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Global financial crisis hits GSF returns


Media statement
24 September 2009

Global financial crisis hits GSF returns

The Government Superannuation Fund has recorded an after tax deficit before membership activities of $583.3 million for the year to 30 June 2009, a period where the ongoing global financial crisis took a significant turn for the worse.

The result represents a return of -16.8% on average assets over the year. In the previous financial year the Fund recorded an after tax deficit of $260.9 million, representing a return of -6.7% on average assets.

“Like other growth funds around the world the Fund has been severely impacted by the financial crisis which led to the worst down-turn in investment markets since the Great Depression,” Government Superannuation Fund Authority Board Chairman Tim McGuinness said today.

“This situation was extremely difficult to predict at the start of the financial year and its severity surprised many experts.”

Mr McGuinness noted that the Fund was focused on long term growth and so had a significant exposure to assets such as equities and property.

“While volatility is to be expected in these assets, there have been hopeful signs during the first few months of the current financial year with some improvement in equity markets. The International Monetary Fund recently indicated that recovery has started and several major industrial economies such Germany and Japan have emerged from recession. However, we need to be cautious as the recovery is clearly fragile.”

Mr McGuiness said it was important to note that the significant losses the Fund has suffered over the past two years were the result of extreme events.

“While this has been a disappointing period, we remain focused on maximising returns without undue risk to the Fund as a whole. We are further diversifying the Fund’s exposure to growth assets, we have moved to active management in some areas and we maintain a group of high quality investment managers.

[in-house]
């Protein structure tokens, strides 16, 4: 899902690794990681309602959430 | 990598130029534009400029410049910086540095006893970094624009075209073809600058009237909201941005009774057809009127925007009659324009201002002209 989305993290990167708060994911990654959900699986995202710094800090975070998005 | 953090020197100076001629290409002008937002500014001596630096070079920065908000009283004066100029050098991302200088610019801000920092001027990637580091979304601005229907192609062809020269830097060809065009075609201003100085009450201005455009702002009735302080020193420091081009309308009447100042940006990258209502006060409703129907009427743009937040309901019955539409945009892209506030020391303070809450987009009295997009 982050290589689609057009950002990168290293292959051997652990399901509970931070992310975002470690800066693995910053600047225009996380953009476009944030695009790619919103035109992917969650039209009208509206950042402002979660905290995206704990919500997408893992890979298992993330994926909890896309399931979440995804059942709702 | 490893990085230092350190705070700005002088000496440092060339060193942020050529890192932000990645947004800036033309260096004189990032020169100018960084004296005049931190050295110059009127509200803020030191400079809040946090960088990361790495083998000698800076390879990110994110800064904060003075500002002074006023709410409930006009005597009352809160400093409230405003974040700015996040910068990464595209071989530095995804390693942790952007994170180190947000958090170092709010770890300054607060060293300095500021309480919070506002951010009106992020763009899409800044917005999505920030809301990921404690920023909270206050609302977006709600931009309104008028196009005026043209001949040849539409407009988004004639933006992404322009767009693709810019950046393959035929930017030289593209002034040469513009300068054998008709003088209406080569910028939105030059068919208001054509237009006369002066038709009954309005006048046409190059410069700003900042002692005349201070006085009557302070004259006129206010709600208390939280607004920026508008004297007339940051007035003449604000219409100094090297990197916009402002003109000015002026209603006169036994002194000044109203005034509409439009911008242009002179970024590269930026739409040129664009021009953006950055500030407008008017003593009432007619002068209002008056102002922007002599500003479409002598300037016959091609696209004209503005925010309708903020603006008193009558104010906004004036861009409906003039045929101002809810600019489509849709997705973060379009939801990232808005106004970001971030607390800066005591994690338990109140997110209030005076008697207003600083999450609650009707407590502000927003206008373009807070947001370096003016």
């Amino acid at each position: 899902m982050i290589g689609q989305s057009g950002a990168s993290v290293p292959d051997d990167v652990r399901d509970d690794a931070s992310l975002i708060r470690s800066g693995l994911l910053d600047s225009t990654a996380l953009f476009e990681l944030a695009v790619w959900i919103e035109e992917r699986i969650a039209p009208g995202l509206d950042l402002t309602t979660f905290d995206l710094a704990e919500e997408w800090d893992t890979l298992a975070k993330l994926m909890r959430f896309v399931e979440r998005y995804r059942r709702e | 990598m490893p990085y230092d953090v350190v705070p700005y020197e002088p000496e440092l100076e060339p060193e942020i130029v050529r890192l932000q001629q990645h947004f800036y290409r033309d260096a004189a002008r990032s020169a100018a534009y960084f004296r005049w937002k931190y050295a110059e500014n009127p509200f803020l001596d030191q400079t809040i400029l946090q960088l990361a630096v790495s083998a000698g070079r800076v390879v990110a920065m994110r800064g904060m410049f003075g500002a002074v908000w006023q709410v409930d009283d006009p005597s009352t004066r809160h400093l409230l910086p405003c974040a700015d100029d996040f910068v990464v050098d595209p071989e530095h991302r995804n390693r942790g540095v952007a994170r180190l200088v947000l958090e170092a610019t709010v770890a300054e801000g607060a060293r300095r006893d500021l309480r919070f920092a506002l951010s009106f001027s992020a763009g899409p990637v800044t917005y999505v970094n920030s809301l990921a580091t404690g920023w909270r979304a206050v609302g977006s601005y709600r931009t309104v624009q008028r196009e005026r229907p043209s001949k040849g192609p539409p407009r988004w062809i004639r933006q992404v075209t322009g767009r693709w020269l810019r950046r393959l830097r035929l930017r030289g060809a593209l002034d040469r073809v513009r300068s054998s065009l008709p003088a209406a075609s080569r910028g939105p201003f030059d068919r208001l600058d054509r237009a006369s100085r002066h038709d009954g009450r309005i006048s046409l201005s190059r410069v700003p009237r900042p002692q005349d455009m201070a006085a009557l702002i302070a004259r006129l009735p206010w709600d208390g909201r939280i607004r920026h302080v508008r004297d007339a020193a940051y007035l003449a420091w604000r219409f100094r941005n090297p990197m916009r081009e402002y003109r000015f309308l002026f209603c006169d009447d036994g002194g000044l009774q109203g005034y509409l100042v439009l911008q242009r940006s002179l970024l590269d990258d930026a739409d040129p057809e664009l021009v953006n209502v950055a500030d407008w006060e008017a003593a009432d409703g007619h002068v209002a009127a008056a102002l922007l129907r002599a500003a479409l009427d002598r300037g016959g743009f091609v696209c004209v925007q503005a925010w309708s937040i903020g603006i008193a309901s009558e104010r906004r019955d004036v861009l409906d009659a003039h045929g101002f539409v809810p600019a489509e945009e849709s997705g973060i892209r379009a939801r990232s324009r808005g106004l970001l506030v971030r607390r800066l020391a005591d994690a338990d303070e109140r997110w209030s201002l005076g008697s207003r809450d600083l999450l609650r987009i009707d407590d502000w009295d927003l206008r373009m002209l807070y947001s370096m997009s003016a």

“We also continue to monitor our strategies to ensure we meet our statutory requirement of best practice portfolio management.

“Despite the unusually volatile period, the Board remains confident that its investment strategy is appropriate for a long term fund that is expected to pay pensions for the next 60 years. The current environment has created good opportunities for long term investors.

“During the year active management added value (when compared to benchmarks) for both New Zealand equities (+1.9%) and international equities (+2.8% before hedging costs), although total returns from both asset classes were negative. Active fixed interest management suffered from investing too early in credit securities, but has partially recovered in the second half of the financial year. The Fund benefited overall from the diversification into a global multi-asset class fund and global tactical asset allocation, but total returns were impacted by the cost of hedging foreign exchange in a volatile market.”

As at 30 June 2009 the Fund’s net assets stood at $2.65 billion, down from $3.53 billion in 2008. The reduction reflected the investment deficit and payment of members’ entitlements.

Mr McGuinness said the performance of the Fund did not impact on members’ entitlements as these are set by the GSF Act. Any shortfall is paid by the Crown.

The Authority is required to manage the Fund in a manner which avoids prejudicing New Zealand’s reputation as a responsible member of the world community. During the year the Authority resolved to exclude direct investments in companies understood to be involved in the manufacture of cluster munitions and nuclear weapons.


ENDS

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